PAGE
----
With page views from mobile devices on the rise, shifting focus from standard to optimized and responsive design has become even more vital in preventing alienation of your site’s visitors. Some of the obvious elements exist: you have to use responsive design to make sure that your mobile website will fit on any size of screen. You have to design your mobile website so that people can use it with one thumb while they hold their phone with the other four and their dog’s leash with the other. You have to design a mobile site so that it loads quickly and puts minimal strain on the user’s bandwidth limitations.
But there’s much more to the mobile web experience. Mobile websites are more than just tiny versions of your website, because people interact with mobile devices in different ways than they interact with desktop devices.
The biggest way in which people interact differently with mobile devices is in the physical realm. Mobile websites, for example, don’t like text links. They’re generally too small, and if you have multiple of them in the same vicinity, it’s too easy to click the wrong one. Mobile websites like big, clear buttons that are easy to push. Buttons that would, on a desktop site, be a horrible waste of space.
People use mobile devices in different contexts than they use desktop devices. Generally, people on mobile devices don’t go to a website unless they really want something, such as to purchase something, to learn a specific bit of information, or to obtain an app for a specific purpose. That’s why it’s critical that mobile websites be tools (user-oriented) rather than platforms for items that you want the world to see (business-oriented).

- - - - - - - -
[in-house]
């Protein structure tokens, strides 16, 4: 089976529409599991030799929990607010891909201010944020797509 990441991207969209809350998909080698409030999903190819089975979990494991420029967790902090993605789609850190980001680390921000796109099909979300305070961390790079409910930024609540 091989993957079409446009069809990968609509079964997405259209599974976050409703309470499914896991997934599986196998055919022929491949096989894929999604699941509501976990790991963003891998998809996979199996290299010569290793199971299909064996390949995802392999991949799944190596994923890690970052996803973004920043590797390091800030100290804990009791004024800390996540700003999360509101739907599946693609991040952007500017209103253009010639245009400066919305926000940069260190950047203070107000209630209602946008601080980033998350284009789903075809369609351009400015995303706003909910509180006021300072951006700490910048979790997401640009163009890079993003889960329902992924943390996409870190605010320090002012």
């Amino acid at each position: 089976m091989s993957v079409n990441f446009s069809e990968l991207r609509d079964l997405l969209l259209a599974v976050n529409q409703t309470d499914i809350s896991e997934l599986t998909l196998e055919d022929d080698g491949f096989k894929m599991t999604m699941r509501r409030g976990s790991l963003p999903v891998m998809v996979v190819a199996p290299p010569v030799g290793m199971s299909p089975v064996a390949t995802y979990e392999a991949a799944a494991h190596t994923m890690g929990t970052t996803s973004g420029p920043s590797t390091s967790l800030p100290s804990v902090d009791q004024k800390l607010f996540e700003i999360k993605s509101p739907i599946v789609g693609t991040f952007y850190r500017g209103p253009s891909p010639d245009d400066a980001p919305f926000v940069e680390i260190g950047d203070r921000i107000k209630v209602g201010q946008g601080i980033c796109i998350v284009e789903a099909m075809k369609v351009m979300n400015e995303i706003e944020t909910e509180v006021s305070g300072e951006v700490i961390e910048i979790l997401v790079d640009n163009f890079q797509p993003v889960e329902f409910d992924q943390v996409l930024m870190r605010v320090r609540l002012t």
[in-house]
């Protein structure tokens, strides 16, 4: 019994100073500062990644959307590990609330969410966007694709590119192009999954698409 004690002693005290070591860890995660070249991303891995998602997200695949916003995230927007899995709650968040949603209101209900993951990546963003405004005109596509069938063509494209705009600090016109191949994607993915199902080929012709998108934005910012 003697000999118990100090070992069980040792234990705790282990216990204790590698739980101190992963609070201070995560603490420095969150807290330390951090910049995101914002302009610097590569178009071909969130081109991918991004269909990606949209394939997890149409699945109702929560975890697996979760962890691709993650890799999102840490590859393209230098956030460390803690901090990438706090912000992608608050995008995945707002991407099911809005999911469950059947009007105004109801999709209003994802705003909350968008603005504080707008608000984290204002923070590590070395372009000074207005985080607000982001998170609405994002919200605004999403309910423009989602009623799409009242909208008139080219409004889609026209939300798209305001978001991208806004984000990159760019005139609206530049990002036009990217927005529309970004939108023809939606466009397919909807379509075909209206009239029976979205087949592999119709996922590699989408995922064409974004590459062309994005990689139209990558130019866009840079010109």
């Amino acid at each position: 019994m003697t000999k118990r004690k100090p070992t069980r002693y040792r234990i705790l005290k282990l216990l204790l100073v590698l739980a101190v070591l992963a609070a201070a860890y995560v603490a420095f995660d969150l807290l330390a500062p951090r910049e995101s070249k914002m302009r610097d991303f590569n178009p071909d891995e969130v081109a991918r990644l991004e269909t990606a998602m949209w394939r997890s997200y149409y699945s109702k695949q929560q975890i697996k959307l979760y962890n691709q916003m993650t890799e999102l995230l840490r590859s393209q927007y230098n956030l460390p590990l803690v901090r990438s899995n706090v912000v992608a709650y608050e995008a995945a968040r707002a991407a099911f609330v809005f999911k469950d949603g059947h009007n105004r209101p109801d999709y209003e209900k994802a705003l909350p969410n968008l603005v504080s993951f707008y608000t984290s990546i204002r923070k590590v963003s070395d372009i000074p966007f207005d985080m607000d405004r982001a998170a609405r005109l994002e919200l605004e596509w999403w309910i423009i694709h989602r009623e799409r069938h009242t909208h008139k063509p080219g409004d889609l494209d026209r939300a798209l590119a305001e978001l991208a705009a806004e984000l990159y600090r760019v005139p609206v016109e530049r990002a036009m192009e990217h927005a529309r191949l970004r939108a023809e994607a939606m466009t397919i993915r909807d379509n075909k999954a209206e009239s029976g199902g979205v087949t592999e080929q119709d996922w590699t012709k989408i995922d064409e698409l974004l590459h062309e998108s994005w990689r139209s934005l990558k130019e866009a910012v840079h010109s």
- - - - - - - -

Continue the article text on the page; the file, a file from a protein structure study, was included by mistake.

A desktop computer is being used either at home, at work, or sometimes from a public library or school. A mobile device is constantly on the move, and often will be happy to share its current location with your website if it’s asked nicely. That means that mobile sites can be set up to provide geography-sensitive information and ads, which makes them much more valuable to a mobile user than an equivalent desktop site might be.
Perhaps the least-studied difference between desktop and mobile users has more to do with their mindset upon opening your website than anything else. But the good news is this is potentially one of the most powerful differences to exploit. Mobile devices are largely ‘fun’ things — the genre still hasn’t developed to the point where people doing ‘hard business’ would be willing to do that business mostly on a mobile device. So where a desktop is a tool for work and for fun, a mobile device is largely a fun thing first, and a practical tool second.
That gives developers an opportunity to add things to their mobile site that they might not add to their desktop site. For example, links to download silly apps or games, parodies of their own site, and other fun items that will get mobile users talking without distracting them from the effectiveness of your actual site. If done effectively, putting features like these on a mobile site can give businesses a true leg up on their competition. And since many companies don’t even have a mobile site yet, let alone a well-designed one, web developers can stay on the cutting edge while giving their clients the chance to dominate their niche with a dazzlingly effective mobile website.
About the Author:
Rob Toledo is working alongside Staples preparing designers for the influx of mobile design optimization that is now occurring. From designing for desktop computers to laptops, mobile devices and whatever may come next, he plans on keeping his ear to the ground. He can be reached on Twitter @stentontoledo